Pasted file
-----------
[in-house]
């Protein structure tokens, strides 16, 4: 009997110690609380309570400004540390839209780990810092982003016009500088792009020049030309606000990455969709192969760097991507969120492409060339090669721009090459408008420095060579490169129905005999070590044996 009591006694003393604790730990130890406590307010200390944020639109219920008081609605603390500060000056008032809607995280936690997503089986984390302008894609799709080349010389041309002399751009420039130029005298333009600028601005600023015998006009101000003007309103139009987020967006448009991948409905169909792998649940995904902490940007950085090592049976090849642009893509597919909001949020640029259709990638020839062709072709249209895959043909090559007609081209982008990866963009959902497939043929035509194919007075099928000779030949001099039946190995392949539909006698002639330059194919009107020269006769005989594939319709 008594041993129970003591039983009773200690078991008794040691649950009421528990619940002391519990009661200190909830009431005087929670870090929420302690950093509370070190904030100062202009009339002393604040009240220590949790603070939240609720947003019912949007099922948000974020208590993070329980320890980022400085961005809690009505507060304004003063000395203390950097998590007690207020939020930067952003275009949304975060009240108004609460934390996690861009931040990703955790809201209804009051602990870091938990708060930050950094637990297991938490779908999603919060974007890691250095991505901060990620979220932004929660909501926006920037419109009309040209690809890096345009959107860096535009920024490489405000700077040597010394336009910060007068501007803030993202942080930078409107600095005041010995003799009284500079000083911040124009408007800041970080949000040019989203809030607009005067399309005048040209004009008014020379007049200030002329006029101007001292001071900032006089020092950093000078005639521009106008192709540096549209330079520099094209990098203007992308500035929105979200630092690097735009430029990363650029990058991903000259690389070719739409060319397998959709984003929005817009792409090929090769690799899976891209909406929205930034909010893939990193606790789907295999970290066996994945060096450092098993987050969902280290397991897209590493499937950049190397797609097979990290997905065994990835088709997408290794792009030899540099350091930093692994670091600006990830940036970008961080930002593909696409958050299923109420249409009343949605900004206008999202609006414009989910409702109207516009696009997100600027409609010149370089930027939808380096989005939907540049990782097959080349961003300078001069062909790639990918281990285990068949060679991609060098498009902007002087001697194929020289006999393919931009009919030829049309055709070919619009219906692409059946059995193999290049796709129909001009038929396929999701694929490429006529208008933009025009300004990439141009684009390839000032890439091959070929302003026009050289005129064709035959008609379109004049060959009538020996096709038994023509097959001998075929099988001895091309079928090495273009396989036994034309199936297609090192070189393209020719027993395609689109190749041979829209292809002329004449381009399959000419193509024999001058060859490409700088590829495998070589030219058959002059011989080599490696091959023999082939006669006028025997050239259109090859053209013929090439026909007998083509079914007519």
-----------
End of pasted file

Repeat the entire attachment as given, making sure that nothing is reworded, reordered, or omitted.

[in-house]
């Protein structure tokens, strides 16, 4: 009997110690609380309570400004540390839209780990810092982003016009500088792009020049030309606000990455969709192969760097991507969120492409060339090669721009090459408008420095060579490169129905005999070590044996 009591006694003393604790730990130890406590307010200390944020639109219920008081609605603390500060000056008032809607995280936690997503089986984390302008894609799709080349010389041309002399751009420039130029005298333009600028601005600023015998006009101000003007309103139009987020967006448009991948409905169909792998649940995904902490940007950085090592049976090849642009893509597919909001949020640029259709990638020839062709072709249209895959043909090559007609081209982008990866963009959902497939043929035509194919007075099928000779030949001099039946190995392949539909006698002639330059194919009107020269006769005989594939319709 008594041993129970003591039983009773200690078991008794040691649950009421528990619940002391519990009661200190909830009431005087929670870090929420302690950093509370070190904030100062202009009339002393604040009240220590949790603070939240609720947003019912949007099922948000974020208590993070329980320890980022400085961005809690009505507060304004003063000395203390950097998590007690207020939020930067952003275009949304975060009240108004609460934390996690861009931040990703955790809201209804009051602990870091938990708060930050950094637990297991938490779908999603919060974007890691250095991505901060990620979220932004929660909501926006920037419109009309040209690809890096345009959107860096535009920024490489405000700077040597010394336009910060007068501007803030993202942080930078409107600095005041010995003799009284500079000083911040124009408007800041970080949000040019989203809030607009005067399309005048040209004009008014020379007049200030002329006029101007001292001071900032006089020092950093000078005639521009106008192709540096549209330079520099094209990098203007992308500035929105979200630092690097735009430029990363650029990058991903000259690389070719739409060319397998959709984003929005817009792409090929090769690799899976891209909406929205930034909010893939990193606790789907295999970290066996994945060096450092098993987050969902280290397991897209590493499937950049190397797609097979990290997905065994990835088709997408290794792009030899540099350091930093692994670091600006990830940036970008961080930002593909696409958050299923109420249409009343949605900004206008999202609006414009989910409702109207516009696009997100600027409609010149370089930027939808380096989005939907540049990782097959080349961003300078001069062909790639990918281990285990068949060679991609060098498009902007002087001697194929020289006999393919931009009919030829049309055709070919619009219906692409059946059995193999290049796709129909001009038929396929999701694929490429006529208008933009025009300004990439141009684009390839000032890439091959070929302003026009050289005129064709035959008609379109004049060959009538020996096709038994023509097959001998075929099988001895091309079928090495273009396989036994034309199936297609090192070189393209020719027993395609689109190749041979829209292809002329004449381009399959000419193509024999001058060859490409700088590829495998070589030219058959002059011989080599490696091959023999082939006669006028025997050239259109090859053209013929090439026909007998083509079914007519």